In Europe, the group European Plastics Converters (EuPC) has called on the Commission to “lift all bans on some of the single-use plastic items” and to postpone the deadlines in the SUPD “for at least another year.” However, the Commission wisely rejected this call, affirming that “good hygiene practices should be applied to all products, including substitutes of banned SUPs,” and there should not be any delay on the implementation of the SUPD.

While it’s not clear how long the pandemic could go on for, what is clear is that the plastics industry is using this unprecedented health crisis and climate of fear as an opportunity to link reusable packaging to the spread of infection, while arguing that single-use plastics are necessary to protect the health and safety of both front-line workers and the general public.

This ongoing attempt by industry to delay and weaken environmental policies is not based on science, and there is no evidence that single-use packaging contributes to the spread of COVID-19 any less (or more) than their reusable counterpart.

Samantha Millette

COVID-19 is known to transmit from person to person, primarily through the droplets that are generated when an infected person sneezes, coughs or exhales. Although studies have shown that the virus can persist on surfaces from a few hours to up to several days, the World Health Organization (WHO)’s interim guidance for food businesses states that it is “highly unlikely” that the infection is transmitted through food or food packaging. The U.S. Food & Drug Administration (FDA) has also affirmed that “there is no evidence of food or food packaging being associated with the transmission of COVID-19.” This is true for both single-use and reusable packaging.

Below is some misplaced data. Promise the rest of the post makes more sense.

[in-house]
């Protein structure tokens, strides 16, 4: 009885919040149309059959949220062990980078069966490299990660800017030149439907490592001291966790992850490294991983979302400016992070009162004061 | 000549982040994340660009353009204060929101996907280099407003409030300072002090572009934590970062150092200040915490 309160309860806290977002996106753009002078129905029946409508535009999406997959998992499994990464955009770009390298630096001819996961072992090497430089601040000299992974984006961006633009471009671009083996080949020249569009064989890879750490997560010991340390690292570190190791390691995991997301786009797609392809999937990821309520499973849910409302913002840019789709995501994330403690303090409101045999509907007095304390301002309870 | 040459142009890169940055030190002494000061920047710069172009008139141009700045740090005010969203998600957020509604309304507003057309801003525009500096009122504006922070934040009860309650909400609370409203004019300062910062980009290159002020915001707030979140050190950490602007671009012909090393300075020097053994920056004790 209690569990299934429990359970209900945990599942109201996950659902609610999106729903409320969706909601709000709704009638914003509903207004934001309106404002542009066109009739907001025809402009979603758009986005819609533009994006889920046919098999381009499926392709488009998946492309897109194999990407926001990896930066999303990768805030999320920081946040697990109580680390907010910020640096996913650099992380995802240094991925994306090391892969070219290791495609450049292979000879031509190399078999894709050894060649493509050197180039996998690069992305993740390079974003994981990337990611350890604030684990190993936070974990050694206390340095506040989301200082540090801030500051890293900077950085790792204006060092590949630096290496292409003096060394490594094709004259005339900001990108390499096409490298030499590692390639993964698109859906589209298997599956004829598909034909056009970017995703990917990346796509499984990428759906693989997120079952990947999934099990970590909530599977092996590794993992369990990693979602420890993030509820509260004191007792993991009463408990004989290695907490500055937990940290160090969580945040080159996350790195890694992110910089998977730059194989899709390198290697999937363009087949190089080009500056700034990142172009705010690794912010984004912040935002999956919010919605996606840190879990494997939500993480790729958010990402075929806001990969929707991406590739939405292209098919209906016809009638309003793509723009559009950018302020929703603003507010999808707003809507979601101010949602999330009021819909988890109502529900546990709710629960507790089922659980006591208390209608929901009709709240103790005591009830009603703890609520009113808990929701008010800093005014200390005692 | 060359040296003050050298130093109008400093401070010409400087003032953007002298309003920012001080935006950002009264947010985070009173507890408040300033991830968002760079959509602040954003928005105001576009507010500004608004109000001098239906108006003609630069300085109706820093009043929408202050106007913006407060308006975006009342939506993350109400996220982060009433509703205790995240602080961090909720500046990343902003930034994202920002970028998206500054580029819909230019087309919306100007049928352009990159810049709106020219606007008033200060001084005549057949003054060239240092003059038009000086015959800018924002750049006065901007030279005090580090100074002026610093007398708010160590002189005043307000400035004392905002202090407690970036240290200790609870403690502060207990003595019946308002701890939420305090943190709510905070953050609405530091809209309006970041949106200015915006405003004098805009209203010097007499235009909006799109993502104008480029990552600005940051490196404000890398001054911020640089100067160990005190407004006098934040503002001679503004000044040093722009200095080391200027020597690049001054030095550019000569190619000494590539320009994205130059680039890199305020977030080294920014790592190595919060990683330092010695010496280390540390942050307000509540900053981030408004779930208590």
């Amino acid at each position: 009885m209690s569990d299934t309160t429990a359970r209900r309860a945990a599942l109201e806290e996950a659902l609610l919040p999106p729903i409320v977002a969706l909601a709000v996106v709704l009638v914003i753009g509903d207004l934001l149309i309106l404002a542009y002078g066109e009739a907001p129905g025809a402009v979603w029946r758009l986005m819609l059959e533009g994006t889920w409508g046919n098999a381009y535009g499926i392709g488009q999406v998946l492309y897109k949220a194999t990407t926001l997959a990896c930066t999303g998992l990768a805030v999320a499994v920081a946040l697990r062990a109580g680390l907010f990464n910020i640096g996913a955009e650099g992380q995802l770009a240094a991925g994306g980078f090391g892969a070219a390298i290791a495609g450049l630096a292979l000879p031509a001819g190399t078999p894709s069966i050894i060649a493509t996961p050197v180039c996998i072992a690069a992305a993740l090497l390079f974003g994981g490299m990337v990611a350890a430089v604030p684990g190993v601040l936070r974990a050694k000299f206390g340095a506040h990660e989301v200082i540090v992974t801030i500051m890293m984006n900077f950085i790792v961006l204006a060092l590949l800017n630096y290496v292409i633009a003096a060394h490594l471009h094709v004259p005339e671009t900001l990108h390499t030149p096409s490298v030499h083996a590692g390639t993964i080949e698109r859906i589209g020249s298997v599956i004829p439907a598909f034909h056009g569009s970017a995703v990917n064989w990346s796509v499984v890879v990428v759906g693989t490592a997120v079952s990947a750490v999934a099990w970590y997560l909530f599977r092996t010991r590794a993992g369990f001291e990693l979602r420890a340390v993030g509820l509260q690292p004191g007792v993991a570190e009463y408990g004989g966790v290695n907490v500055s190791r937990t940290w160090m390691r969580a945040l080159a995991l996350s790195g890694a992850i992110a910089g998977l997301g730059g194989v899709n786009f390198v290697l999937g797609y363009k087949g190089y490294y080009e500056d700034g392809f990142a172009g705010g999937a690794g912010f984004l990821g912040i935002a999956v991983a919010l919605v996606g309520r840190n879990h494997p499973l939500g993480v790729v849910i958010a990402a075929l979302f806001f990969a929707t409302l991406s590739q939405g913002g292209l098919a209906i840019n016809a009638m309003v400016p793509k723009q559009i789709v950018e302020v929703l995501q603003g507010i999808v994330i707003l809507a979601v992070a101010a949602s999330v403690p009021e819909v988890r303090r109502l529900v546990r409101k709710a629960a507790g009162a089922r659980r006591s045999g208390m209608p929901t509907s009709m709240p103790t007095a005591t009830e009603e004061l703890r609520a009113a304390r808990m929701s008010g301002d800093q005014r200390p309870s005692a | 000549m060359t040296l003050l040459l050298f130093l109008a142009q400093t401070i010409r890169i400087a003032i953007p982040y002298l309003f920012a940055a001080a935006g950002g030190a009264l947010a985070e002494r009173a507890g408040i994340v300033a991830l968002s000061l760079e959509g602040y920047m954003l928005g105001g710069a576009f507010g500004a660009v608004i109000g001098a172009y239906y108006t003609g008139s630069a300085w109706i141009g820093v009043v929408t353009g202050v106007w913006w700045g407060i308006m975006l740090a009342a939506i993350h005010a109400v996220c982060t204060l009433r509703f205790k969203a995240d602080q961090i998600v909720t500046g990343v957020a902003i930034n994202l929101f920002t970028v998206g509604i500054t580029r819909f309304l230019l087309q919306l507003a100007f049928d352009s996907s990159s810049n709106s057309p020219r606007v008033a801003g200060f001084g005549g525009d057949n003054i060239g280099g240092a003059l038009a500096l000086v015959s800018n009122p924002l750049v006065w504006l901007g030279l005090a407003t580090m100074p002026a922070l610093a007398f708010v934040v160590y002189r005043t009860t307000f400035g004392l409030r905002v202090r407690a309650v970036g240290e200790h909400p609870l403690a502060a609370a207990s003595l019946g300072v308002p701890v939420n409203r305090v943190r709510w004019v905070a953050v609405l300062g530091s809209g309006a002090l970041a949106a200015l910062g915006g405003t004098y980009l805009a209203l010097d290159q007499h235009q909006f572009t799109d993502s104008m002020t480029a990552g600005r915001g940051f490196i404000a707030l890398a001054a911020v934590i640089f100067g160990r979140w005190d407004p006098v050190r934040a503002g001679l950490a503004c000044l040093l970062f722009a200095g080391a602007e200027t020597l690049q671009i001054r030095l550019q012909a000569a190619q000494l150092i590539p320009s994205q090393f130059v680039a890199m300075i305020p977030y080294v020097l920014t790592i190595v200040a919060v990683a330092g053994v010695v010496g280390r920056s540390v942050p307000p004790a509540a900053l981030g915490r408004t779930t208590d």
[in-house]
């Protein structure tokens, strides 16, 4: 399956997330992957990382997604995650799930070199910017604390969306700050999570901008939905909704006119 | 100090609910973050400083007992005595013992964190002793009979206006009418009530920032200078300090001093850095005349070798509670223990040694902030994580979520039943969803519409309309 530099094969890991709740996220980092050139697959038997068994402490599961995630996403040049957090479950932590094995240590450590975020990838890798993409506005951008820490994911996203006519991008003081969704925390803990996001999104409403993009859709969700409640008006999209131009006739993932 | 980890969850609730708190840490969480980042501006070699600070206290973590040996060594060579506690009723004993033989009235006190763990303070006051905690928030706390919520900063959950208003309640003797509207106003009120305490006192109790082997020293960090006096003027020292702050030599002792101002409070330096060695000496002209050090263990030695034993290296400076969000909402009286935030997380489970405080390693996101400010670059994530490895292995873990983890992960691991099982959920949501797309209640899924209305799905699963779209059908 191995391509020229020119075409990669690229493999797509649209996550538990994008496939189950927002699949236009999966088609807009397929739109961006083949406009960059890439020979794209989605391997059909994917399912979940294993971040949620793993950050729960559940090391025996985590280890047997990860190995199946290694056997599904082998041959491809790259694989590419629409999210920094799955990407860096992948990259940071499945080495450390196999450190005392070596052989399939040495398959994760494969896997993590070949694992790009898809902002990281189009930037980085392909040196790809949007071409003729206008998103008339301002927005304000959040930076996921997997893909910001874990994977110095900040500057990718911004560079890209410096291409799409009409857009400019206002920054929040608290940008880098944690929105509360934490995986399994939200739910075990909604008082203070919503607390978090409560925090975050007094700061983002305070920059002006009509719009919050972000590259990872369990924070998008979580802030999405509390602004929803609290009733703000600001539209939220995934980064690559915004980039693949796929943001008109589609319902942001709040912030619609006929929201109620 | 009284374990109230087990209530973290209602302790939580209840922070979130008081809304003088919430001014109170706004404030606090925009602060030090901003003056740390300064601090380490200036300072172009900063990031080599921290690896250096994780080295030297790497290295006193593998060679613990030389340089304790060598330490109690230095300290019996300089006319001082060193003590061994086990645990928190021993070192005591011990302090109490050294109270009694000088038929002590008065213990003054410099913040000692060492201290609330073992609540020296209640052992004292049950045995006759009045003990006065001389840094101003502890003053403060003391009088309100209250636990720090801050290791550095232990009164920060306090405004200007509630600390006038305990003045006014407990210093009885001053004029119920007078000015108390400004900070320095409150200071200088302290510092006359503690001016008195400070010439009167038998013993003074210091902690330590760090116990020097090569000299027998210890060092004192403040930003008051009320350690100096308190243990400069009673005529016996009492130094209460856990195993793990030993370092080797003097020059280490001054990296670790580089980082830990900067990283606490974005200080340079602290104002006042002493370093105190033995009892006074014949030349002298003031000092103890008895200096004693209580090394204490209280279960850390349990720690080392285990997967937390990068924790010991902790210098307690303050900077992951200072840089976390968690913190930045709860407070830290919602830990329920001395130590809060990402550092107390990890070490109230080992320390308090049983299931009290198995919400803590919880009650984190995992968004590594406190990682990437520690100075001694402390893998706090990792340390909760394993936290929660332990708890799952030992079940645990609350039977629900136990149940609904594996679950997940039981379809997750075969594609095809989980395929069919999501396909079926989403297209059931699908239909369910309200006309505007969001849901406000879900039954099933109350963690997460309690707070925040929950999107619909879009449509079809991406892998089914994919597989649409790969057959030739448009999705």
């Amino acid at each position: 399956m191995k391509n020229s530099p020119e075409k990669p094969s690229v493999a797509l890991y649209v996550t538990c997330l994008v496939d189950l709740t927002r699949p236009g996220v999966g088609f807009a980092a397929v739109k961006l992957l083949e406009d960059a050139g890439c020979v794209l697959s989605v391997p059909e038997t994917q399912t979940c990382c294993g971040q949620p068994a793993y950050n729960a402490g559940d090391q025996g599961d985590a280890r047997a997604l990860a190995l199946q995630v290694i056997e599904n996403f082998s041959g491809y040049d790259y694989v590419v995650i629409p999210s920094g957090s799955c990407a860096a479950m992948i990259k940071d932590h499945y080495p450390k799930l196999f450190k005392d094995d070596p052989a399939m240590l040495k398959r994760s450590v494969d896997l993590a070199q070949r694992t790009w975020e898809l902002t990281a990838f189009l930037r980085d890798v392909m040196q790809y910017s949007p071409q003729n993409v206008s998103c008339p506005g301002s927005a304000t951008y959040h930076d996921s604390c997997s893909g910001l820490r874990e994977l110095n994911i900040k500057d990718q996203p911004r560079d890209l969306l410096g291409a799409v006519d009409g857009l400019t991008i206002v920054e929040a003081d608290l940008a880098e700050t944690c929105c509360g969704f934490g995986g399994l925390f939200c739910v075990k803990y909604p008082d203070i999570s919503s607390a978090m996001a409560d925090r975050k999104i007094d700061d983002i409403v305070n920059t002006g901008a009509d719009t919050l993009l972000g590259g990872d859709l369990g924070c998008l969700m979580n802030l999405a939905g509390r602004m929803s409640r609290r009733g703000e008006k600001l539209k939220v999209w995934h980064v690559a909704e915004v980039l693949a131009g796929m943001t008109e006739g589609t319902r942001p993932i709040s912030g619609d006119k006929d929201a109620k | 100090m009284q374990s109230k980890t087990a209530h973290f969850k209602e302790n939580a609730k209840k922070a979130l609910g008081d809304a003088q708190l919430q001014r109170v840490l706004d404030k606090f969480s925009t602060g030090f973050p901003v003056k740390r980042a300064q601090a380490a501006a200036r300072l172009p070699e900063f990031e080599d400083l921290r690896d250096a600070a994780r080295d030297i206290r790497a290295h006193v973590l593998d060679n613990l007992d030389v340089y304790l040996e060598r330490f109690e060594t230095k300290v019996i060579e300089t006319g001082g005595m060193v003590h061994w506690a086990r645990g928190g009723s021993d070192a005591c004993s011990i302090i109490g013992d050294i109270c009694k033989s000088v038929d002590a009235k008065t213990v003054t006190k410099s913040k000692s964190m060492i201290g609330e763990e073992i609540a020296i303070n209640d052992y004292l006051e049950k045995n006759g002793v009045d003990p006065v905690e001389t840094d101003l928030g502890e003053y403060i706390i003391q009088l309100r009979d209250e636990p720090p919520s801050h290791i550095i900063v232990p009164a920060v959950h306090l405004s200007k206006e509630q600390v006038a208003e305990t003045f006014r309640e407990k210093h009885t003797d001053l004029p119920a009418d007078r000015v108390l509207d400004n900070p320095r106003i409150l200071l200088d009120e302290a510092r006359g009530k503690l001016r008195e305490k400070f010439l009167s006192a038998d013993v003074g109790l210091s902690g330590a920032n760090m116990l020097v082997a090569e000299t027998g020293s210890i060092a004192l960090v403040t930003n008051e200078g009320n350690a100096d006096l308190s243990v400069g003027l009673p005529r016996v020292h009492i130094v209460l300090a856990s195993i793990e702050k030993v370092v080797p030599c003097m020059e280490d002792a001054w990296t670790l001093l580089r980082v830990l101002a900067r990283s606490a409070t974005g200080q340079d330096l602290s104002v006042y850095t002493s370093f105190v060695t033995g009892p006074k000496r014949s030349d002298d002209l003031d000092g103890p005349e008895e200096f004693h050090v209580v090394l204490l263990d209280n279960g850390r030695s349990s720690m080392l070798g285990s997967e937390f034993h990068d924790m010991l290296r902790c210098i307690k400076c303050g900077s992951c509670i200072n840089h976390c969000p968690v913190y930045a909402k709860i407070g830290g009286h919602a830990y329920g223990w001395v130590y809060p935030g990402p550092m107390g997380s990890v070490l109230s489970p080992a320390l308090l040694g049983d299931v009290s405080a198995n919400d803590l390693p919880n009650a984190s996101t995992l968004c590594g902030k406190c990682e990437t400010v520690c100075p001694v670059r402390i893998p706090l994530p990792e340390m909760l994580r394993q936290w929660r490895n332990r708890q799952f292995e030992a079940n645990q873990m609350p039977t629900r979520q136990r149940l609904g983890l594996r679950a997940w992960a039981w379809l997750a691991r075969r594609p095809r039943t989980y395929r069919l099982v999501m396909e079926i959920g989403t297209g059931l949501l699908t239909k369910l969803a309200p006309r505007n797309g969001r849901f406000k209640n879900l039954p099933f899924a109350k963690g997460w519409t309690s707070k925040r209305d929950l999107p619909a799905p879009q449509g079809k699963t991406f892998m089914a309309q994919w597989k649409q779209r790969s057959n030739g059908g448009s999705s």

Whether it is used only once or 100 times, any container or bag, under the right conditions, could be a potential vector. Just like our dinnerware, countertops and clothing, all packaging is made from materials and the best way for consumers to protect themselves is by adhering to the guidance of public health authorities regarding good sanitation practices, including regular hand-washing.

Well-established reuse systems are clean and safe

It’s important to understand, particularly in the context of this crisis, that not all reuse and refill systems are created equal. Those with well-established washing and cleaning processes in accordance with the rules by the health and safety authorities (e.g, glass and PET refillable bottles industry) have and continue to ensure a high level of health and safety. A good case study of this is sanitized reusable systems, like Oregon’s refillable glass bottle program, where glass bottles are washed, sanitized and refilled up to 25 times. These types of reuse and refill systems have been running through many years all over the world, ensuring safety and eliminating unnecessary single-use items.